My Dad’s a Goldfish – swimming into the wide blue yonder

I’ve been thinking about how to write this blog post for the last few days, wanting it to be meaningful and powerful and …I don’t know what. In the end there’s only one thing to say right now:
The Goldfish died the evening of December 3rd. Although we thought we were prepared for it to happen at any time, it turns out we weren’t and we are still trying to process it. The funeral is tomorrow (Wednesday 10th) and I am both longing for it to be over and dreading it.
He had a seizure and lost consciousness. The ambulance came within minutes and headed for the hospital. He stopped breathing just as they turned into the hospital. I am glad of that. Although the hospital had the Do Not Resuscitate form, I’m not sure they would take time to look through the paperwork and so he was spared that final indignity.
His last couple of days were good. We thought he was recovering from the bout of pneumonia he had. We had got him a wonderful new wheelchair a couple of weeks before so his last two weeks were comfortable – in his old wheelchair he tipped to one side and what, to us, seemed an alarming angle, though he didn’t seem to think so. He was causing trauma to his shoulder and side and the new chair enabled him to sit straight and at ease. He had an outing in the sunshine on Tuesday and on Wednesday afternoon he was full of smiles. In the evening he enjoyed homemade lentil soup with bread followed by sticky toffee pudding with thick cream.
And three hours later he was gone.
I have almost a year’s worth of journal entries from the end of January last year up to December this year. I’m not sure what I’ll do with them. I am not sure if this is the last entry on this blog. I am not sure of anything right now.
I hope the Goldfish knew he was loved by me, Wee-sis and DH – and I hope he is at peace.

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25 thoughts on “My Dad’s a Goldfish – swimming into the wide blue yonder

  1. Mary you know I’m upset by this,but im glad it was quick at the end and your dad had a good 2 days before hand to make him happy. I will do my very best to be at the funeral. I have a hospital appointment in Dfs in the morning but providing all goes well I hope to be at the church. Your dad was a wonderful happy man most of the time and always had a story to tell and never minded if he was late for his next job. Also in private life he was always very kind to me. A good friend to many has been lost, but he will never be forgotten. God bless. xxx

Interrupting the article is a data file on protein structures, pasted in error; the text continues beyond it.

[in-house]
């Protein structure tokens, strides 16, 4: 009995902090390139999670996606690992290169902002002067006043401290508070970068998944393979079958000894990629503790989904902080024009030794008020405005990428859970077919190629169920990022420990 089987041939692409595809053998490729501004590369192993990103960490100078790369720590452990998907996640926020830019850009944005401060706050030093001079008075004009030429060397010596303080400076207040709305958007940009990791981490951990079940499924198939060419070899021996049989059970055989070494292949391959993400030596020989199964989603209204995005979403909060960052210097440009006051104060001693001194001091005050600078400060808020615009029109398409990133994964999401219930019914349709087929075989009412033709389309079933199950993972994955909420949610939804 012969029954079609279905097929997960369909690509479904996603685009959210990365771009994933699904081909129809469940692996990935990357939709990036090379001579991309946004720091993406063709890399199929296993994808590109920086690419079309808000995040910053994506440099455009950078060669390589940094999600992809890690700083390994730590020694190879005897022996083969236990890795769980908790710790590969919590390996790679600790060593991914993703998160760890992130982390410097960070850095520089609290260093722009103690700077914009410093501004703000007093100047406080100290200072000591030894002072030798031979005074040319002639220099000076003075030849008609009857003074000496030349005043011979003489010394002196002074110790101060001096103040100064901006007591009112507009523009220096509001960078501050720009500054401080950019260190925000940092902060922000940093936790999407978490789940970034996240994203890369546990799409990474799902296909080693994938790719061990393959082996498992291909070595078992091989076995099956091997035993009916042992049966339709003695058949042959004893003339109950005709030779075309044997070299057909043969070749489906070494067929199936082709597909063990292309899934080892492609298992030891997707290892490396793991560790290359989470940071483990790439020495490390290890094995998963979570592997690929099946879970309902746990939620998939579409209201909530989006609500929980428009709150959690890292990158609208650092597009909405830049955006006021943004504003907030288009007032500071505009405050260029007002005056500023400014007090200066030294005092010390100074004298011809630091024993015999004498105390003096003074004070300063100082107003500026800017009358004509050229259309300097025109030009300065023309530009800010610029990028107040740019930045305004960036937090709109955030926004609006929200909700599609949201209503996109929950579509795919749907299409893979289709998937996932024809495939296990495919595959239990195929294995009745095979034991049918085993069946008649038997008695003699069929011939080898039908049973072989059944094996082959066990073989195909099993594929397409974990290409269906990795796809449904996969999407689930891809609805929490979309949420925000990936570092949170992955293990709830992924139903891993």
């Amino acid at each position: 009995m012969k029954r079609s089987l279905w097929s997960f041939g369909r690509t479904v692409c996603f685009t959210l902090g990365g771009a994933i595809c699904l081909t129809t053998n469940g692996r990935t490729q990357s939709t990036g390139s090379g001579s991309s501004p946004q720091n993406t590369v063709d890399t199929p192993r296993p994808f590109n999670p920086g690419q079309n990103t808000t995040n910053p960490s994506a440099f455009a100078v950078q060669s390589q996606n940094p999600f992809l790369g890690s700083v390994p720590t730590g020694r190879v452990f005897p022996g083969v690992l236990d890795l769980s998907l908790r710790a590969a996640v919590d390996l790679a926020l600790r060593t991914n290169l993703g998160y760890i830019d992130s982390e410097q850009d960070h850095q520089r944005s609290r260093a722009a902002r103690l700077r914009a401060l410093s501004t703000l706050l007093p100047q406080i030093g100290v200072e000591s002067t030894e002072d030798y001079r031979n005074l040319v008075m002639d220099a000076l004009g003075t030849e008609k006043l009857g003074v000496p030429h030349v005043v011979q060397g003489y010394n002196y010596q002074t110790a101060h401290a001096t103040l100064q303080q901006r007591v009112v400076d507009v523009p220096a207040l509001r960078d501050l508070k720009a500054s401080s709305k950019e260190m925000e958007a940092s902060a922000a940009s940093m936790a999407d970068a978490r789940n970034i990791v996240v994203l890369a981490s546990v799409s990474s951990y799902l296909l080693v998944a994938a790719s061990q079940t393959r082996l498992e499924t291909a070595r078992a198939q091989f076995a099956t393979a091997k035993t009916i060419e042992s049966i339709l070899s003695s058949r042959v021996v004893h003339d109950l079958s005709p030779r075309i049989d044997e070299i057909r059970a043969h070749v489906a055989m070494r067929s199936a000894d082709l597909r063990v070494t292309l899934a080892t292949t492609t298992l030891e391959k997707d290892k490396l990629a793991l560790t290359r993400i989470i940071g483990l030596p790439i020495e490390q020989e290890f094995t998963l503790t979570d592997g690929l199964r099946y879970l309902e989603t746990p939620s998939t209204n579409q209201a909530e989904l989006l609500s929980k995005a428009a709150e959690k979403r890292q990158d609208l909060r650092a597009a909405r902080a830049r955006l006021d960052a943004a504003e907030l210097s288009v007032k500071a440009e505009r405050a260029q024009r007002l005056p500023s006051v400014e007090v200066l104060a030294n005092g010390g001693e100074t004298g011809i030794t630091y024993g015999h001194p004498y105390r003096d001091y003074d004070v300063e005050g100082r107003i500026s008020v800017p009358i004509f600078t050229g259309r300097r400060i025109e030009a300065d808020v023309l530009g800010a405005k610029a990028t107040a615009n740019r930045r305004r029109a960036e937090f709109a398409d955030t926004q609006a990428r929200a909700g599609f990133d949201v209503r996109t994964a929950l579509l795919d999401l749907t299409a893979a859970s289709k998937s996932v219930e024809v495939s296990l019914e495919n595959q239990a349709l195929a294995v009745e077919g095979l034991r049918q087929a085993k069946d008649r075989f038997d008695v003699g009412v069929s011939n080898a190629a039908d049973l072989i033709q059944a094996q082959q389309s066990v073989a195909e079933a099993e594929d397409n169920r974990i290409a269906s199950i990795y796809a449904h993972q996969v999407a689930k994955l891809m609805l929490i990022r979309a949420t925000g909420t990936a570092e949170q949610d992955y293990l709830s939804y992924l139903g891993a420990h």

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  2. A lovely man, and you did all that you could to make his last year/s the best. Glad to hear he had a couple of good days leading up to the end. And now at peace. Thinking of you today, knowing you’ll give him a good send off. Love to you all xx

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    • He did have a good send off, Cally. The minister did an excellent service, managing to describe the Goldfish’s character and present a true picture of the gentle, kind man he was. He also made us – and the farmers present – laugh at his record achievement of 186,000 successful inseminations.

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    • Thank you, Frangipani. We will remember his last couple of days and be glad they were good ones – and in time our memories will be more about him before he became ill.

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  3. Mary, I was so taken aback as I started to read your blog this morning….shocked and relieved for you and for your dad. As much as we love them and want them with us, their lives become struggle and sadness and …. well, you know what I mean. It is no life for them no matter how hard we try to make it comfortable and good. The quickness of his death is a blessing to him. I hope you will continue with your story from your journal and know that I am here — so far away — thinking of you. You did the very best that you could; you need to know that. Nancy